• Frostisen
  • 1723 m
  • Primary factor 1053 m
  • Location: North 68.24750, East 017.17893 (GPS on the summit)
  • Near Narvik
  • Climbed April 30, 2016
  • Difficulty: (YDS) class 2.


How to get there:
This mountain is south of Narvik. If you drive Hwy. 6 south from Narvik, the first fjord you get to is Skjomen. The Hwy. crosses this fjord on a big bridge. Do not cross the bridge, but turn left and drive along the north side of the Skjomen fjord. As you get to the end of the fjord, turn right following signs for Sørskjomen. This smaller road will take you to the very innermost part of the Skjomen fjord. As you arrive at the few farm houses at the very end of this fjord, a road forks left and a sign with a "T" points that way. Continue along this road until a new fork, the road now has the character of a forest road. Park here, location N68.18446, E017.30078, elevation about 45 meter.
Route description:

Continue directly up the forest road that climbs steeply higher up. This road eventually crosses the creek and will often connect with snow that can be skied higher up.
The valley forks higher up, take the right fork that leads into a basin.
As you enter this basin, there are two possible routes in order to access the Frostisen glacier higher up. The left side of this valley (as you look uphill) is steep and avalanche prone. One possible route climbs the slope at the very end of this basin, possibly partly on its right hand side. This is the most direct route as it runs on the left hand side of the peak Gangnesaksla (1318m) that is located uphill on your right hand side. An alternative, possibly slightly more safe with respect to avalanches, is to turn right and ascend the slope that leads up to the south side of Gangnesaksla. In this alternative, you ski around the peak on its east side, but then the route descends about 150 vertical meter in order to reach the glacier.
In both alternatives, as you reach the Frostisen glacier, you must ski northwest directly towards the peak. If you come around on the east side, then the summit peak is hidden behind some other peaks when you have descended to the glacier. The last part of the glacier before the peak is pretty flat and pretty big. There is a fairly dominant peak on your right hand side that connects to the highest peak with a connecting ridge. You are at the base when reaching location N68.23705, E017.17891, elevation 1305 meter. From here, just ascend directly up the face in front of you, that is to the left of the summit area. When reaching the ridge, turn right and ascend to the short, pretty level summit ridge. Be aware that there is a vertical cliff with huge overhanging cornices along the summit ridge. Do not get close to the edge!.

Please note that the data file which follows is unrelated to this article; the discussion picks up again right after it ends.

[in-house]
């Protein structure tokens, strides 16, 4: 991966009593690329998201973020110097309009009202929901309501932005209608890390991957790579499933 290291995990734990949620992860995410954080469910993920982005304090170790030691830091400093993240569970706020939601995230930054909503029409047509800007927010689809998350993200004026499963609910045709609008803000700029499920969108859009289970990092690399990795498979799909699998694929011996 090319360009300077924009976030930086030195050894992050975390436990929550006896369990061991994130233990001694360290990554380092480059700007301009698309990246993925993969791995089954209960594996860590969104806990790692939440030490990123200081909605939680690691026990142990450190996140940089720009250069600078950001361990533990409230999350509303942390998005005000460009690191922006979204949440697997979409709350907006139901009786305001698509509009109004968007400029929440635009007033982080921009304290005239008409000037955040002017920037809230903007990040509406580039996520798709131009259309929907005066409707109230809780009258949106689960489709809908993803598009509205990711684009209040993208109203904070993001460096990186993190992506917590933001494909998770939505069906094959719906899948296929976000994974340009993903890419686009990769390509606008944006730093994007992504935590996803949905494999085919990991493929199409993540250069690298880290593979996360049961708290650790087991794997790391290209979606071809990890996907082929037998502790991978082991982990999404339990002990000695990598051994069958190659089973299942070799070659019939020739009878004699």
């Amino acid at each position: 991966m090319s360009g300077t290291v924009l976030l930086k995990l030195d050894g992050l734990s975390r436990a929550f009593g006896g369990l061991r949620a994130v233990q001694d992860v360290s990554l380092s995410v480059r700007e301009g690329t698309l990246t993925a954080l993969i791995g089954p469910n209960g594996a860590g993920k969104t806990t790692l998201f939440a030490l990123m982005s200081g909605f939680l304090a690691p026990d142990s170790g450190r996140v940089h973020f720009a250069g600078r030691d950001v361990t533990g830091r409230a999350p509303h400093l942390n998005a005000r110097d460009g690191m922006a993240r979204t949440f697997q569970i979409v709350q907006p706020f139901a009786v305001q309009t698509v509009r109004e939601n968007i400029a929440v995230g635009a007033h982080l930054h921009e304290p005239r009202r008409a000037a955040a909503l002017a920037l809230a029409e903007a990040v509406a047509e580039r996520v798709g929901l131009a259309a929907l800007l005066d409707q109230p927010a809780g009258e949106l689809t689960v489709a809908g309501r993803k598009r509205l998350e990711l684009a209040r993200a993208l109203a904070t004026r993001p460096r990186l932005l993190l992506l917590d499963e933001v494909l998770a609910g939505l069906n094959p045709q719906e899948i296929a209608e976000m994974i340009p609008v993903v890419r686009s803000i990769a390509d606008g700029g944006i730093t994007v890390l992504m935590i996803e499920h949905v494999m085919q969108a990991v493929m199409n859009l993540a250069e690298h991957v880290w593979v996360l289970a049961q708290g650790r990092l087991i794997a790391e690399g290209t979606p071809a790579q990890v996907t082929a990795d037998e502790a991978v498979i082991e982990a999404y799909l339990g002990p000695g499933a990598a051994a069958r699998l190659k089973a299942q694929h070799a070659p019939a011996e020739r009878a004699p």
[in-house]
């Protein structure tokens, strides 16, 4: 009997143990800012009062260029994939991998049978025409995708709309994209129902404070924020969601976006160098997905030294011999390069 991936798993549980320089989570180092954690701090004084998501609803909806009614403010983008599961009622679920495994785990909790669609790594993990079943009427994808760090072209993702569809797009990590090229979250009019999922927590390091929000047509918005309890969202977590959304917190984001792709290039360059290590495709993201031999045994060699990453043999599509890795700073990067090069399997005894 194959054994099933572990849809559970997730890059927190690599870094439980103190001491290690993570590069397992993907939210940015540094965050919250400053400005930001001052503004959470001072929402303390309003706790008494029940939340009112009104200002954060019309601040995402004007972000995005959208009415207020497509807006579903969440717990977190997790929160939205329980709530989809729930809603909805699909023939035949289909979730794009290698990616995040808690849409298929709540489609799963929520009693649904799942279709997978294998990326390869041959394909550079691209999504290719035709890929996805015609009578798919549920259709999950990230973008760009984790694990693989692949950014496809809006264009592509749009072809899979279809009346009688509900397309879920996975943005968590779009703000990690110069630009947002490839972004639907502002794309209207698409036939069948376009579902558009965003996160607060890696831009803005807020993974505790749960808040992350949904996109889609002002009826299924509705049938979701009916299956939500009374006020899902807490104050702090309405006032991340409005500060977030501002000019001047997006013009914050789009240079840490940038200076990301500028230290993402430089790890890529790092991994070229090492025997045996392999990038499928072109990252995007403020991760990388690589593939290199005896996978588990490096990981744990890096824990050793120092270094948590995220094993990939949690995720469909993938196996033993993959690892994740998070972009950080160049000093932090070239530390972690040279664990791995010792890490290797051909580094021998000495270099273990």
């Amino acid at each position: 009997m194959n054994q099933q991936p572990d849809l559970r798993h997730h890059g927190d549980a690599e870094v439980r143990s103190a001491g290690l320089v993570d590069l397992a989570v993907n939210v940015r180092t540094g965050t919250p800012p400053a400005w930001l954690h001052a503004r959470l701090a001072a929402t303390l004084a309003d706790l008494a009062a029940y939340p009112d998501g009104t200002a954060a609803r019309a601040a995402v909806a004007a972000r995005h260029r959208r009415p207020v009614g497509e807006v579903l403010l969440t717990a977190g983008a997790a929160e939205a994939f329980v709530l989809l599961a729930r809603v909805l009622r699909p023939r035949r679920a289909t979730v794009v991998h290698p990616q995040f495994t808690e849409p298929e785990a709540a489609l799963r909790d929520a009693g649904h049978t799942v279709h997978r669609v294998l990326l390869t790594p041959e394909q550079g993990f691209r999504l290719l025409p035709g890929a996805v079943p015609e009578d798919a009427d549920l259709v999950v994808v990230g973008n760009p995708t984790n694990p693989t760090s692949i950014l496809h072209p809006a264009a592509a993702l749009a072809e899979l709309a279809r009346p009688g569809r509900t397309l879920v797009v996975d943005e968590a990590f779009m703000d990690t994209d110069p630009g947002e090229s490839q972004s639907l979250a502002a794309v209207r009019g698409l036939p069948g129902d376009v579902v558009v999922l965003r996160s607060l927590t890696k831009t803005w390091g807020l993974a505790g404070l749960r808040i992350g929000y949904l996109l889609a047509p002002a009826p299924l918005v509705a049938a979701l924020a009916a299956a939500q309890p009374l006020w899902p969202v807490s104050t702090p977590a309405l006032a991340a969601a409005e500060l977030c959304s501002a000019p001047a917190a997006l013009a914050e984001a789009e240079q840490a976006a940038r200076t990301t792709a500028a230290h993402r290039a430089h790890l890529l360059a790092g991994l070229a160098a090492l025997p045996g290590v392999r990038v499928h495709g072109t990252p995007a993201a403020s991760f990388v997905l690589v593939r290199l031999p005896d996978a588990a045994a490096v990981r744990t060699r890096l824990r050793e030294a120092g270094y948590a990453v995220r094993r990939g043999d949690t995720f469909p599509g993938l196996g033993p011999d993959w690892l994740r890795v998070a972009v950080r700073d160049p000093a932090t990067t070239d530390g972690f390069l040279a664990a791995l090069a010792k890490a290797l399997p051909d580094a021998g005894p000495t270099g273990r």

Trip Report / Comments:
The forecast was excellent, so I decided to fly north for the weekend and ski this mountain. I left Bergen at 1805, via Oslo, arrival Evenes airport at 2130. I picked up my rental car and drove to the DNT hut Skoddeberghytta. This hut is convenient to use as a basecamp when climbing peaks in the Narvik area. Last time here was back in 2007.
I got up early and drove via Narvik to South-Skjomen, quite an isolated place. The road that transformed into a steep, farmers road was easy to locate and I parked at 0700, ready to go at 0705.
The road connected nicely to snow and I ascended into a bowl with several avalanches on the steeper, left side. My intention was to ski up towards the center and pass the peak called Gangnesaksla on its left side. However, the route looked steep and with the current avalanche conditions at level 3, I decided to ascend up to my right hand side, this side was also the only place where I could see some old ski tracks.
The route was nice for skiing, higher up the terrain is less steep and nice to ski. As you traverse around the Gangnesaksla, there are great views across to the opposite side of Skjomen. This choice had the consequence that I needed to descend about 160 vertical meter in order to reach the Frostisen glacier. Thus my total vertical on the trip rose to 2000 meter. Aside from this, the route was nice and I soon traveled up the glacier, reaching a pretty flat section that connected with the peak.
It is kind of sad to report, but the only recent visit to this peak was three (illegal!) snow-scooters. They had driven up from the north side. The ski tracks that I had seen all went to Gangnesaksla. Unfortunately, the law restricting motorized travel in the wilderness is not enforced in Northern Norway.
I made the short summit ridge at 1215, there is a huge overhanging cornice, care is absolutely needed. This is quite a spectacular summit with a fantastic view. Mountains all around, with the Lofoten peaks forming a rugged wall in the distance. The weather delivered as promised, blue sky and only a very light breeze. I took a 360 degree set of pictures in order to make some panorama pics, generally rested, but decided to make a longer rest at the base of the peak, with less wind and a bit more heat.
After about 15 minutes at the summit and another 30 minutes at the base, I skied back the same route as I had ascended. The snow was getting very wet and unsupportive in the last and steepest part of the descent. I skied a bit further into the bowl compared to my ascent route and discovered that the slope that leads up to the left of Gangnesaksla was much better than what it looked like from further down. This route avoids the elevation loss and should be used unless the avalanche conditions are really bad.
I was back at my car at 1650, so 8:45 for the total trip including stops.